Privacy Issues All Over the Place This Week
There has been a lot of discussion about privacy in the news this past week, and surprisingly, not a whole lot of it has had to do with Facebook. Is the Facebook privacy concern fading? Feel free to discuss your concerns with that in the comments.
One of the biggest stories of the web this past week has been the release of Google Instant, Google’s new feature, which provides search results as you type your query. This has generated a mix of positive and negative reactions, and some have been concerned with privacy issues related to the feature.
If you do attempt to search for "erector set" and and pause long enough in the middle of typing to where erectile dysfunction results appear long enough, a SERP for erectile dysfunction can appear in your browser history. I’ve seen it. I’ve actually emailed Google inquiring about this (I suspect it goes by the 3 second rule that the ad impressions do), but I haven’t heard back yet. I will explore this further after I get more info. Update: Google’s response here.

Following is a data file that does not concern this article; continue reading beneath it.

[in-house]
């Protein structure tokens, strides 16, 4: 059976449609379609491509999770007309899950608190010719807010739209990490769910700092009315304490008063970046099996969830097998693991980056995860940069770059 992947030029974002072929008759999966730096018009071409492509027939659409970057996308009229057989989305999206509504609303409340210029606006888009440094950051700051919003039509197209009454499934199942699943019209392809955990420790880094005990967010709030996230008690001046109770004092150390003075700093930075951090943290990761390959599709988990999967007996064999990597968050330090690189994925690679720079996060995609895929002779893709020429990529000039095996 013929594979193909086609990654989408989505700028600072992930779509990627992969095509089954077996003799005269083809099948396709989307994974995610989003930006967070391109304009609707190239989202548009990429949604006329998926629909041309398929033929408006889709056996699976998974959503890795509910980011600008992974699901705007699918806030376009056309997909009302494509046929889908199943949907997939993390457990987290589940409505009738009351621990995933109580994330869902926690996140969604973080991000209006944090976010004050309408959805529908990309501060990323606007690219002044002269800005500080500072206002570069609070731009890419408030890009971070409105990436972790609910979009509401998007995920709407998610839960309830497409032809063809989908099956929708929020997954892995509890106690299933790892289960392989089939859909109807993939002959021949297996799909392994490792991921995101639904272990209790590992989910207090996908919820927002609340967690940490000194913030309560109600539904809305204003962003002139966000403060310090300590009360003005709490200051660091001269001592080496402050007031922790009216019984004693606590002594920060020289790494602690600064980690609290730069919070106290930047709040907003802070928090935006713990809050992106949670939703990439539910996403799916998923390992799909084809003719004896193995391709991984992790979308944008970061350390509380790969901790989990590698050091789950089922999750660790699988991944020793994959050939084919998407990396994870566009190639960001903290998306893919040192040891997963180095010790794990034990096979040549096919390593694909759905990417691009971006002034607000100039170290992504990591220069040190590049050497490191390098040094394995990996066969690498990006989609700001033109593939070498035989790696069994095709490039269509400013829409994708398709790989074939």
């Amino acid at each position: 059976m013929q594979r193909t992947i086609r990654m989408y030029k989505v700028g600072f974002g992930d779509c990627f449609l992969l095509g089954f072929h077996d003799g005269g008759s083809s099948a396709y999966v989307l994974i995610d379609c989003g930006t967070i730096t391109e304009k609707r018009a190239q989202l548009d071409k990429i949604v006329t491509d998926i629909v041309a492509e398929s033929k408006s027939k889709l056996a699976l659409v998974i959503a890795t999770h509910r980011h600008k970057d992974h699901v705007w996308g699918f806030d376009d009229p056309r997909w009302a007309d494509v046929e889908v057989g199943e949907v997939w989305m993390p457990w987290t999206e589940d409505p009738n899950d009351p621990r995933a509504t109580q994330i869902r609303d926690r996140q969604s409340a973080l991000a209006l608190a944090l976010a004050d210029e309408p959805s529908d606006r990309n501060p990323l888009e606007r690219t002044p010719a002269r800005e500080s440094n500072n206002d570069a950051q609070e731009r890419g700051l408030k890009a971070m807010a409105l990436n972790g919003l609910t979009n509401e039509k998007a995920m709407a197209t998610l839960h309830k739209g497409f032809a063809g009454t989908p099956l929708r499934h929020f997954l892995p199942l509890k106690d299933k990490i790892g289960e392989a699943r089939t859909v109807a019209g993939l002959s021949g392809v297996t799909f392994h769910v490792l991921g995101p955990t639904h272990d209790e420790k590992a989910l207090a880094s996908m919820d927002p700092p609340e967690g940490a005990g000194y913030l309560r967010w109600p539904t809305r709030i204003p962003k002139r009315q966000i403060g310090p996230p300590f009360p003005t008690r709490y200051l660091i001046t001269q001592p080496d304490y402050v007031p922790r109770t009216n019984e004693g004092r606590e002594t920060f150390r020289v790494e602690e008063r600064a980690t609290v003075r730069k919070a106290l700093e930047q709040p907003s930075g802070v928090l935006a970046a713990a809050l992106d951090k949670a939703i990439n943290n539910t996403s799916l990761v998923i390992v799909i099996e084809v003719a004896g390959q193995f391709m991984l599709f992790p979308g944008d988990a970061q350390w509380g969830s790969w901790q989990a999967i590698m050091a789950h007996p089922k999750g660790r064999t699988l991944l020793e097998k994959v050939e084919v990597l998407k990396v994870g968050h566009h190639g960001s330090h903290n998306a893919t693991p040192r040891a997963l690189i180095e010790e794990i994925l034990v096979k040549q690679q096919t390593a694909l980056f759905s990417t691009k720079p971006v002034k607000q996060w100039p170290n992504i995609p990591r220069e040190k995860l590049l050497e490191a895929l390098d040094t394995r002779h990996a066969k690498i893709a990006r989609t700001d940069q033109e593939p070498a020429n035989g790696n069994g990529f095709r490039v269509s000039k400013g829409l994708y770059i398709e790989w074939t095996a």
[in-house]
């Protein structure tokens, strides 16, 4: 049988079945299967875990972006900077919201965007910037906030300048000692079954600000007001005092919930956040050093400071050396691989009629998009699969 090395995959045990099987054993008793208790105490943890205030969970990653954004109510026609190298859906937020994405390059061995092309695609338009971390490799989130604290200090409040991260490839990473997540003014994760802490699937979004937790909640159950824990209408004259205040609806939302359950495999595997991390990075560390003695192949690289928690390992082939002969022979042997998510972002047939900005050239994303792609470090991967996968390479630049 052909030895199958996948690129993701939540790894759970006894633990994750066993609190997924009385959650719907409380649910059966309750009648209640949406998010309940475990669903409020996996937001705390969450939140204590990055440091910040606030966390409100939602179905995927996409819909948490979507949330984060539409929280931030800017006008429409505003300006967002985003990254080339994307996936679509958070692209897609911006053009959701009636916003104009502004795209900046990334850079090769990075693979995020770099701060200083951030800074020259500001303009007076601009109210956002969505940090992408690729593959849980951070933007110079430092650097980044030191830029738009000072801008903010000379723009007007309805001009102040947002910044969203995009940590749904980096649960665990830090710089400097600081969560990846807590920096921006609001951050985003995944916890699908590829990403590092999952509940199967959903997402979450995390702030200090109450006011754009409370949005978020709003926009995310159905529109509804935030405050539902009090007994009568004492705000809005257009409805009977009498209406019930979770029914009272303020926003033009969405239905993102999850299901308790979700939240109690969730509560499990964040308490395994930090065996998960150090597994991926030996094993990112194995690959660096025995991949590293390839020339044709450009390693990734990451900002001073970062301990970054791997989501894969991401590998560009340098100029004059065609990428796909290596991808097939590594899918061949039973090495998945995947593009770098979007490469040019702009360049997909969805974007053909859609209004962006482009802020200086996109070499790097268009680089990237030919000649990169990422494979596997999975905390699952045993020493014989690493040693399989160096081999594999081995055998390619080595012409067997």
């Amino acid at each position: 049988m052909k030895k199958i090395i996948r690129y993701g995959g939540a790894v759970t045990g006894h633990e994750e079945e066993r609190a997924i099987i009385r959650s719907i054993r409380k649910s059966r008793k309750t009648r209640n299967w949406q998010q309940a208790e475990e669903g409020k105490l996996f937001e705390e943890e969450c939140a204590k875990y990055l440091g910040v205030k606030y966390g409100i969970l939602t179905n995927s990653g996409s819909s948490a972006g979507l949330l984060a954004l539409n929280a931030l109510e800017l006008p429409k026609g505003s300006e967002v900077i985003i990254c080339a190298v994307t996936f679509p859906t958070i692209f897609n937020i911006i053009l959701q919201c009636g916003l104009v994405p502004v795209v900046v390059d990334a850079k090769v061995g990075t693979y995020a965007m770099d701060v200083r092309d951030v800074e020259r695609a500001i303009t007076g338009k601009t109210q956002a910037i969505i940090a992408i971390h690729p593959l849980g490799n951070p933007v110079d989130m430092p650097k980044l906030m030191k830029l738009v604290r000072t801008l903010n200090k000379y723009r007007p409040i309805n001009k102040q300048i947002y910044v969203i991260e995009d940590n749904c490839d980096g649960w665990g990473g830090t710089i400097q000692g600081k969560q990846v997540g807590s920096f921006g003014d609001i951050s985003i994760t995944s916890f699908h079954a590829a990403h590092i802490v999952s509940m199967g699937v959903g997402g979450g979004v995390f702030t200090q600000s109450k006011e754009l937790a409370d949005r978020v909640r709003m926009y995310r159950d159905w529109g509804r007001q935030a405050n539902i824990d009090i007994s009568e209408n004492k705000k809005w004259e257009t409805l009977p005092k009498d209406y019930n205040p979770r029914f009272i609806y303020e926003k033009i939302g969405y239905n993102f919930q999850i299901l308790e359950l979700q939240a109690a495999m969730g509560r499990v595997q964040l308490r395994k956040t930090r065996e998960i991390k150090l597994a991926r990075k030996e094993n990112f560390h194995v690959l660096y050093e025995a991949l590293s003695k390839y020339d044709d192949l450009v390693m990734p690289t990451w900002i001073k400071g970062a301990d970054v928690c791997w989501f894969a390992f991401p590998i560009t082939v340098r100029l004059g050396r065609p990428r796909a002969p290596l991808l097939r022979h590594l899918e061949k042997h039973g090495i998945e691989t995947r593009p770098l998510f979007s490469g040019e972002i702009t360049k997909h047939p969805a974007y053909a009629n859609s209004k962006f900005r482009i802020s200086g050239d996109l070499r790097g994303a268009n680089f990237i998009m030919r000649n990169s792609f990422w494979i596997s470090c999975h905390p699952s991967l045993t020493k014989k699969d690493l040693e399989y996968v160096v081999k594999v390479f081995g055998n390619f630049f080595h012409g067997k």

This past week, the Third Circuit Court of Appeals in Philadelphia ruled that federal law allows judges the discretion to require that the government obtain a probable cause search warrant before accessing cell phone location data, according to a report from the EFF.
Also this past week, the American Civil Liberties Union and other groups filed a lawsuit challenging the Department of Homeland Security’s policy allowing border agents to search laptops or other electronic devices at the border without reasonable suspicion.
PCWorld reports that e-commerce trade group NetChoice is saying proposals in Congress that would create new rules for sites collecting personal data would "cripple the online advertising and publishing industries."
Finally, Time reports that sheriffs in North Carolina are looking to be able to access state computer records that identify people who have prescriptions for painkillers and other drugs. Naturally, this has raised some privacy concerns.